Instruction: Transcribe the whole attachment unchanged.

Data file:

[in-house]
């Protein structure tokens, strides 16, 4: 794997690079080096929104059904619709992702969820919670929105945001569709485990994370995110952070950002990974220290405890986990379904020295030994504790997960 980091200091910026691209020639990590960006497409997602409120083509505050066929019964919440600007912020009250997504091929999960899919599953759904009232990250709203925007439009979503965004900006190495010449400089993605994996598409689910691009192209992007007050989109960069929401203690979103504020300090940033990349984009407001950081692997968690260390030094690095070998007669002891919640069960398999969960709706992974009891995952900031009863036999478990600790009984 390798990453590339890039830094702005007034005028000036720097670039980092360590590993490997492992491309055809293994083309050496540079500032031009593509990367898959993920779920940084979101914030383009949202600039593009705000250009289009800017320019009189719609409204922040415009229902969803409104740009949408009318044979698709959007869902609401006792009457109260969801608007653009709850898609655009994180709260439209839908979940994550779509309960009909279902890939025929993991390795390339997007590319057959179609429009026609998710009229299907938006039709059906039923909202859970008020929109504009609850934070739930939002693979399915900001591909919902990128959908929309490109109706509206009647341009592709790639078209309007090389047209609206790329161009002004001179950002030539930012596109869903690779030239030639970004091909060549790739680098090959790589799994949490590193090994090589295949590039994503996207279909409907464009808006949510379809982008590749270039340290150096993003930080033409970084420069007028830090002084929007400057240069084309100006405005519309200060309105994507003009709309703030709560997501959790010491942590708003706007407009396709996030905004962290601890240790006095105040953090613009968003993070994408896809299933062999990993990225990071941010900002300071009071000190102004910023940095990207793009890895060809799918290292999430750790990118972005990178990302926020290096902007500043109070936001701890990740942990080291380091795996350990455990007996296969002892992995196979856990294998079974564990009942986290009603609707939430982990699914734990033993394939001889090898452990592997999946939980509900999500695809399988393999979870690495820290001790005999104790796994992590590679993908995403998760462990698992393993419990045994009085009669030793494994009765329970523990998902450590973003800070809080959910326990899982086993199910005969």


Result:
[in-house]
């Protein structure tokens, strides 16, 4: 794997690079080096929104059904619709992702969820919670929105945001569709485990994370995110952070950002990974220290405890986990379904020295030994504790997960 980091200091910026691209020639990590960006497409997602409120083509505050066929019964919440600007912020009250997504091929999960899919599953759904009232990250709203925007439009979503965004900006190495010449400089993605994996598409689910691009192209992007007050989109960069929401203690979103504020300090940033990349984009407001950081692997968690260390030094690095070998007669002891919640069960398999969960709706992974009891995952900031009863036999478990600790009984 390798990453590339890039830094702005007034005028000036720097670039980092360590590993490997492992491309055809293994083309050496540079500032031009593509990367898959993920779920940084979101914030383009949202600039593009705000250009289009800017320019009189719609409204922040415009229902969803409104740009949408009318044979698709959007869902609401006792009457109260969801608007653009709850898609655009994180709260439209839908979940994550779509309960009909279902890939025929993991390795390339997007590319057959179609429009026609998710009229299907938006039709059906039923909202859970008020929109504009609850934070739930939002693979399915900001591909919902990128959908929309490109109706509206009647341009592709790639078209309007090389047209609206790329161009002004001179950002030539930012596109869903690779030239030639970004091909060549790739680098090959790589799994949490590193090994090589295949590039994503996207279909409907464009808006949510379809982008590749270039340290150096993003930080033409970084420069007028830090002084929007400057240069084309100006405005519309200060309105994507003009709309703030709560997501959790010491942590708003706007407009396709996030905004962290601890240790006095105040953090613009968003993070994408896809299933062999990993990225990071941010900002300071009071000190102004910023940095990207793009890895060809799918290292999430750790990118972005990178990302926020290096902007500043109070936001701890990740942990080291380091795996350990455990007996296969002892992995196979856990294998079974564990009942986290009603609707939430982990699914734990033993394939001889090898452990592997999946939980509900999500695809399988393999979870690495820290001790005999104790796994992590590679993908995403998760462990698992393993419990045994009085009669030793494994009765329970523990998902450590973003800070809080959910326990899982086993199910005969």